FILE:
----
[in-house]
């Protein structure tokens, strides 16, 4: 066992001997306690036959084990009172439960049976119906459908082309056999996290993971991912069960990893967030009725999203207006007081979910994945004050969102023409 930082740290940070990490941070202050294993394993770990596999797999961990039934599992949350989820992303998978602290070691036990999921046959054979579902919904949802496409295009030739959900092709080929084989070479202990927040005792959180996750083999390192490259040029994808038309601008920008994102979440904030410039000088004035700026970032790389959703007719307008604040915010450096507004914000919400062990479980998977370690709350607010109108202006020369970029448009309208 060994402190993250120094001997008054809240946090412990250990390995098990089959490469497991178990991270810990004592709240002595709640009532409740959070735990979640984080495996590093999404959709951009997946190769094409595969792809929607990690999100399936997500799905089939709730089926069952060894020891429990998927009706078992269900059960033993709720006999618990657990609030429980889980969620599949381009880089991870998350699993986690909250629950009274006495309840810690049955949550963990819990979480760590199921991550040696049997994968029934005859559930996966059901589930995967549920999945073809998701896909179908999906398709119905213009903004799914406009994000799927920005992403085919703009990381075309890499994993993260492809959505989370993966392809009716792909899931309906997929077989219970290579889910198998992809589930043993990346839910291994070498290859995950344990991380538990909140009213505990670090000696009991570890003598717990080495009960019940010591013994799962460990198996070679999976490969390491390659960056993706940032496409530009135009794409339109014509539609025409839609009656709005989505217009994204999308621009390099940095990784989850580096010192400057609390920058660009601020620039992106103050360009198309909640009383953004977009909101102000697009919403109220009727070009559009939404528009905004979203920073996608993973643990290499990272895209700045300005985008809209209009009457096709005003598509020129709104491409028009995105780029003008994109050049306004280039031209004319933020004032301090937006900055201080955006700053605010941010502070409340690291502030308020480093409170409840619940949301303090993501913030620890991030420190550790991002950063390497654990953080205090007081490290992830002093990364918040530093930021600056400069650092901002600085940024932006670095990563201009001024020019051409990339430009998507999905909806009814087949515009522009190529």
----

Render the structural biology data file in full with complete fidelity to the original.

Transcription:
[in-house]
């Protein structure tokens, strides 16, 4: 066992001997306690036959084990009172439960049976119906459908082309056999996290993971991912069960990893967030009725999203207006007081979910994945004050969102023409 930082740290940070990490941070202050294993394993770990596999797999961990039934599992949350989820992303998978602290070691036990999921046959054979579902919904949802496409295009030739959900092709080929084989070479202990927040005792959180996750083999390192490259040029994808038309601008920008994102979440904030410039000088004035700026970032790389959703007719307008604040915010450096507004914000919400062990479980998977370690709350607010109108202006020369970029448009309208 060994402190993250120094001997008054809240946090412990250990390995098990089959490469497991178990991270810990004592709240002595709640009532409740959070735990979640984080495996590093999404959709951009997946190769094409595969792809929607990690999100399936997500799905089939709730089926069952060894020891429990998927009706078992269900059960033993709720006999618990657990609030429980889980969620599949381009880089991870998350699993986690909250629950009274006495309840810690049955949550963990819990979480760590199921991550040696049997994968029934005859559930996966059901589930995967549920999945073809998701896909179908999906398709119905213009903004799914406009994000799927920005992403085919703009990381075309890499994993993260492809959505989370993966392809009716792909899931309906997929077989219970290579889910198998992809589930043993990346839910291994070498290859995950344990991380538990909140009213505990670090000696009991570890003598717990080495009960019940010591013994799962460990198996070679999976490969390491390659960056993706940032496409530009135009794409339109014509539609025409839609009656709005989505217009994204999308621009390099940095990784989850580096010192400057609390920058660009601020620039992106103050360009198309909640009383953004977009909101102000697009919403109220009727070009559009939404528009905004979203920073996608993973643990290499990272895209700045300005985008809209209009009457096709005003598509020129709104491409028009995105780029003008994109050049306004280039031209004319933020004032301090937006900055201080955006700053605010941010502070409340690291502030308020480093409170409840619940949301303090993501913030620890991030420190550790991002950063390497654990953080205090007081490290992830002093990364918040530093930021600056400069650092901002600085940024932006670095990563201009001024020019051409990339430009998507999905909806009814087949515009522009190529």